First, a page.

The Career Service Center at Nevada State College will provide mandatory training to Interns. Training will take place in the weeks prior to and at the start of the semester and will include workshops on professionalism, boundaries, and workplace ethics. Students must participate in the Career Services Center training unless they receive a waiver stating that the instructor will lead such training as a part of their course.
Training provided by the Placement Site is determined by the Placement Site. Hours spent in Placement Site training should be counted as Internship hours.
VI. Academic Requirements for an Internship for Credit Course
Many factors can impact the value of Internships and proactive steps should be taken by the overseeing educational institution and the Placement Site to maximize the quality of an Internship experience. Legitimate Internship experiences must result in significant learning gains to the Intern, and may not simply be general labor conducted by a student. Accordingly, the U.S. Department of Labor Wage and Hour Division provides guidelines for Internships that must be considered under the Fair Labor Standards Act (U.S. Department of Labor, 2010).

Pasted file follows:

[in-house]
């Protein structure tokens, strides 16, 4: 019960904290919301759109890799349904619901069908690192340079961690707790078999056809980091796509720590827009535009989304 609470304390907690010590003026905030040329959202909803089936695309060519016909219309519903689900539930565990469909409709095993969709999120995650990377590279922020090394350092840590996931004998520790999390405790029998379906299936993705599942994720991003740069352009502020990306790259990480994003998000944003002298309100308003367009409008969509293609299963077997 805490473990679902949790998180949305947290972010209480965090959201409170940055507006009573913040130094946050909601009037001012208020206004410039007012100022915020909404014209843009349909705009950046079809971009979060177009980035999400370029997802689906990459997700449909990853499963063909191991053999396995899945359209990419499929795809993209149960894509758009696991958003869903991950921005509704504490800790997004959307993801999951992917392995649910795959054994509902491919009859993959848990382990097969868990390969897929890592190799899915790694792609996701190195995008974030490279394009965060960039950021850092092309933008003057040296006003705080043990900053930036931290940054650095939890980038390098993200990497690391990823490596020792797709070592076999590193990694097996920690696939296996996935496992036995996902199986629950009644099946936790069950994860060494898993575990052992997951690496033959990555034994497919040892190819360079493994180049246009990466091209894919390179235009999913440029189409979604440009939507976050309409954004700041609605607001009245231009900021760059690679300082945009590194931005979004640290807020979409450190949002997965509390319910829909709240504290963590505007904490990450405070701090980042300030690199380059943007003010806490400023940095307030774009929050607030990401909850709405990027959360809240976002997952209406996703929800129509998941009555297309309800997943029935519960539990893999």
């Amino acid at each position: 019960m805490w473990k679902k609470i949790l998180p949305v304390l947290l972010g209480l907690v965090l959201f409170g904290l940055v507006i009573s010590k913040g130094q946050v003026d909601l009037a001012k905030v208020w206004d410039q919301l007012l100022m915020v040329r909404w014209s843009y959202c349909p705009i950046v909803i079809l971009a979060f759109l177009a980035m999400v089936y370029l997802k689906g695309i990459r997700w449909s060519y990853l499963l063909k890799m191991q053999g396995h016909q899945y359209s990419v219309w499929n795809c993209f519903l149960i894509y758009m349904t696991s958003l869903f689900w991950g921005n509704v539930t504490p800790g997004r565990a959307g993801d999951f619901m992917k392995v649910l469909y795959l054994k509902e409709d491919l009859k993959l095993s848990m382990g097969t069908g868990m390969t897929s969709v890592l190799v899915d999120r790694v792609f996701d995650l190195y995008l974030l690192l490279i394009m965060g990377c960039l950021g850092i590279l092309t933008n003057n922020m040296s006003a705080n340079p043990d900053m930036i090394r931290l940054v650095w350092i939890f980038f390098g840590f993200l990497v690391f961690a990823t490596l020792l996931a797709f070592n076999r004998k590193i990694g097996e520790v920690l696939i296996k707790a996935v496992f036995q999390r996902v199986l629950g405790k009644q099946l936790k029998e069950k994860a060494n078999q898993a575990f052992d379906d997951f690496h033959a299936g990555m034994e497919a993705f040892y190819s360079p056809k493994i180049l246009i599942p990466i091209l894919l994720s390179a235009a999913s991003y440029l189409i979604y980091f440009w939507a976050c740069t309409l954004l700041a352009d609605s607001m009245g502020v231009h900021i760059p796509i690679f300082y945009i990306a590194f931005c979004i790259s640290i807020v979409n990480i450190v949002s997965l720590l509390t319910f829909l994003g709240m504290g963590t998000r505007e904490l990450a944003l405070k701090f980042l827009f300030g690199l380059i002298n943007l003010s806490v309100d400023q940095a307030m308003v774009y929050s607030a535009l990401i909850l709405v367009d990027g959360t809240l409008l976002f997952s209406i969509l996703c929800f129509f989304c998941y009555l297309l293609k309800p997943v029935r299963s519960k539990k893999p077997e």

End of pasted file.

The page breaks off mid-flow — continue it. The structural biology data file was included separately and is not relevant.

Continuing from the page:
Internships for Credit are a mechanism for students to apply theory and knowledge gained in their coursework and enhance their education. For optimal learning to take place, there must be an understanding on the part of the Placement Site to mentor the student as well as an established academic process occurring in parallel to the student’s on-site Internship.
- Required Curricular Components from the Placement Site: An individualized Learning Plan will be generated collaboratively by the faculty member and Placement Site and signed by the Intern. This Learning Plan should be completed no later than the third week of the semester in which the student is completing the internship for credit.